Viking Up The Dubs



Henrik’s Norse flag of Dublin

On a recent visit to Dublin, Henrik Jacobsen a Danish graphic designer and architect was quite taken with the city and particularly the Nordic origins of Dublin which date back to 841 AD.

In true Danish, style he gathered up as many books as he could and read up on Viking Dyflin.

Henrik writes:

“The Viking story of Dublin is illuminating both from a Norwegian and Danish perspective.The fact that this city was almost a proto-Venice of the Irish and North sea is something that has largely been forgotten.

One of the things that struck me, is that there is an undercurrent of Nationalism in many of the accounts of Viking Dublin. I think many Irish people narrate the story of the Vikings as ‘us’ and ‘them’, when the truth is far more complex and interesting. I was amazed to learn that a Norse dialect was still spoken in parts of Dublin up until the early 14th century.

A lifelong vexillologist (flag lover) he set about a simple task (from a design perspective) of crafting a Nordic flag for Dublin using the city’s navy and sky blue colours.

Said Henrik:

“Every town and village in Denmark has its flag and crest. Ireland is no different in that respect, but you don’t see them, unless you attend a Gaelic football game. Indeed many of those flags are of recent origin. I personally think, Dubliners should be proud of the Norse origins of their city.

It took me a while to get my head around the fact that the colours used at those football matches were not the official colours of the city but only introduced when colour television was introduced for GAA matches…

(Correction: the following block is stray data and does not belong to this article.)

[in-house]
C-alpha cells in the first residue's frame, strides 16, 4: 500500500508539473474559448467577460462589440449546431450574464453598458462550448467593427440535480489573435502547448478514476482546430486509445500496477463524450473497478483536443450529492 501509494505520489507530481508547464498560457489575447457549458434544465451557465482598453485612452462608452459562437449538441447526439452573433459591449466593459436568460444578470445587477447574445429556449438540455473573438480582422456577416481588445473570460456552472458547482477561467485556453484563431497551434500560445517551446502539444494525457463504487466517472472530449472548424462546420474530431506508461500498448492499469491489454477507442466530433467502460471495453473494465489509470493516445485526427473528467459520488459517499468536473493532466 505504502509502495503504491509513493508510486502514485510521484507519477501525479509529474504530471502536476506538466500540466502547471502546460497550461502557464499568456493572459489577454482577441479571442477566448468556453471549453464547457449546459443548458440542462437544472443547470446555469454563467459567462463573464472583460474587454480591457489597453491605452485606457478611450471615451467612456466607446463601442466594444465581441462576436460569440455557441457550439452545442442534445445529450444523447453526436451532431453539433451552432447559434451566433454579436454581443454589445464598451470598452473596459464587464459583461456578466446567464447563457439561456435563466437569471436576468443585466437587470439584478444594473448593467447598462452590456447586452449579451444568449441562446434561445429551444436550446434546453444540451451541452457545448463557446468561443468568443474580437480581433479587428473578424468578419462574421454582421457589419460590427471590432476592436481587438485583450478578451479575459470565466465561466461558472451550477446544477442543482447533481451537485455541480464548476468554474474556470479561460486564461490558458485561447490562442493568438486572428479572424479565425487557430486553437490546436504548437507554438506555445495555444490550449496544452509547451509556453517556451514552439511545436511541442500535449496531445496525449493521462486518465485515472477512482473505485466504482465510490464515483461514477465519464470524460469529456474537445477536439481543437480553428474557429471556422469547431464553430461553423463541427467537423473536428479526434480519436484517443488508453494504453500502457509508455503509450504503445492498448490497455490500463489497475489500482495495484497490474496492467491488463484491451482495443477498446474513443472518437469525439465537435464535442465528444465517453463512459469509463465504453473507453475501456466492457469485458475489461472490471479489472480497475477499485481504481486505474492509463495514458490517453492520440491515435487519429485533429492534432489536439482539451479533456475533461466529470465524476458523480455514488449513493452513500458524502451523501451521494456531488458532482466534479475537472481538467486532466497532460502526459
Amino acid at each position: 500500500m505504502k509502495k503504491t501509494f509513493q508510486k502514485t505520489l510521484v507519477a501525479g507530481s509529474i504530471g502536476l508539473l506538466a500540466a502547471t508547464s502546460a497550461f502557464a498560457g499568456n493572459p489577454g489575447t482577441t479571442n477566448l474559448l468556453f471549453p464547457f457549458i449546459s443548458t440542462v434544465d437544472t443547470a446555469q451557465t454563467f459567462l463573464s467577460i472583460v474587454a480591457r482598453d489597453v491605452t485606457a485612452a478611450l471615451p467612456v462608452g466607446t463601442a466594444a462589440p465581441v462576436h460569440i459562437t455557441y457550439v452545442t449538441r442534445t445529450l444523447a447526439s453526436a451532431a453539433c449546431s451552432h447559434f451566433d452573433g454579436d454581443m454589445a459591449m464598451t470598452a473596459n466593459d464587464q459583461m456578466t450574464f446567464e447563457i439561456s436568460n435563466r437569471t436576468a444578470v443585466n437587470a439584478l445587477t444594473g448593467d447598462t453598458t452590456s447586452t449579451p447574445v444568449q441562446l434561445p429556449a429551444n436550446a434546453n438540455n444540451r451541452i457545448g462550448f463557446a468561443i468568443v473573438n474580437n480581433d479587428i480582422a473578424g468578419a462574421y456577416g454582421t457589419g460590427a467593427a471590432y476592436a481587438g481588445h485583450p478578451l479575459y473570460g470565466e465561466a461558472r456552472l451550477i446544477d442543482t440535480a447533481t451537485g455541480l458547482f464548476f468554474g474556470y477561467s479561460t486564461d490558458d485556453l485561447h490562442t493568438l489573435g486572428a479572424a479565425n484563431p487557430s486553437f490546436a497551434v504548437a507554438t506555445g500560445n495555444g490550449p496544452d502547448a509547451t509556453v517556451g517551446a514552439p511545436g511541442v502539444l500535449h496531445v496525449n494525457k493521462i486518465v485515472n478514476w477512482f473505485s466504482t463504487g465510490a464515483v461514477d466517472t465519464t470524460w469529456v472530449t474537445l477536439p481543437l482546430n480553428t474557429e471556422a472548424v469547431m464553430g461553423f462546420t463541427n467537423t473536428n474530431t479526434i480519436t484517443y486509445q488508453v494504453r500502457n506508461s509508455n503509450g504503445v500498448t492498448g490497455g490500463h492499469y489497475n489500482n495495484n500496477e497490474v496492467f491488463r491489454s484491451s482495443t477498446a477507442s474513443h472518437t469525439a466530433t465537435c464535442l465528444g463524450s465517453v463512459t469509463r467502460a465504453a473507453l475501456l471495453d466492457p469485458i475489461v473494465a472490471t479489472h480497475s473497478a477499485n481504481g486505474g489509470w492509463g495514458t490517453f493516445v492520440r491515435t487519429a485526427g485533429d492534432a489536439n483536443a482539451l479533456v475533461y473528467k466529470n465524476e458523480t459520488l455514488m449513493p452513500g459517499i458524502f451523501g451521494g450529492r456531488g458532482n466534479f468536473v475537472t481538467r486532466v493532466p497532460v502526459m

The Danish flag was formulated in 1748, the design but not the colours were copied by the Norwegians, the Swedes (typical) and the Finns etc. I can see no reason why Dubliners cannot have their own Nordic flag.

I think it looks good. Also, one has to accept that the Irish national flag is itself a knock-off of the French tricolore, so there is no need to stand on ceremony about such things”


Thanks Antoine D’Alton

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35 thoughts on “Viking Up The Dubs

  1. Spaghetti Hoop

    I like Henrik’s endeavours and the spotlight on Dublin’s Viking history….however, I think an artificial flag is the wrong way to go about it. I would concentrate on the Viking names amongst Dubliners. Check the now defunct phone book (is it still published?). Talk to the families of Hendrik, MacManus, MacAuliffe, Doyle, Loughlin….it would be an interesting social history experiment and you could explore nationalism and identity. I know many Dublin Viking offshoots who once resented having the name of an invader but now settle comfortably in the fact that they were developers of the city. Just my two hacksilver ;)

    1. Louis Lefronde

      All flags are artificial, the French Tricolore was derived from the colours of Paris? Traditonally flags had a certain fashion about them and were never static.

      1. Spaghetti Hoop

        Agreed. But when does artificial become enshrined into an identity? It clearly did in the past with your tricolour and ours.
        My point was not about adding more flegs but exploring the social history and, I add, the significance of the Wood Quay curfuffle. I think that is welcomed over another emblem which hints and suggests as a visual but announces very little.

        1. louislefronde

          But symbolism is part of social and civic identity, especially in France and Italy. Remember they knocked-off our tricolor too.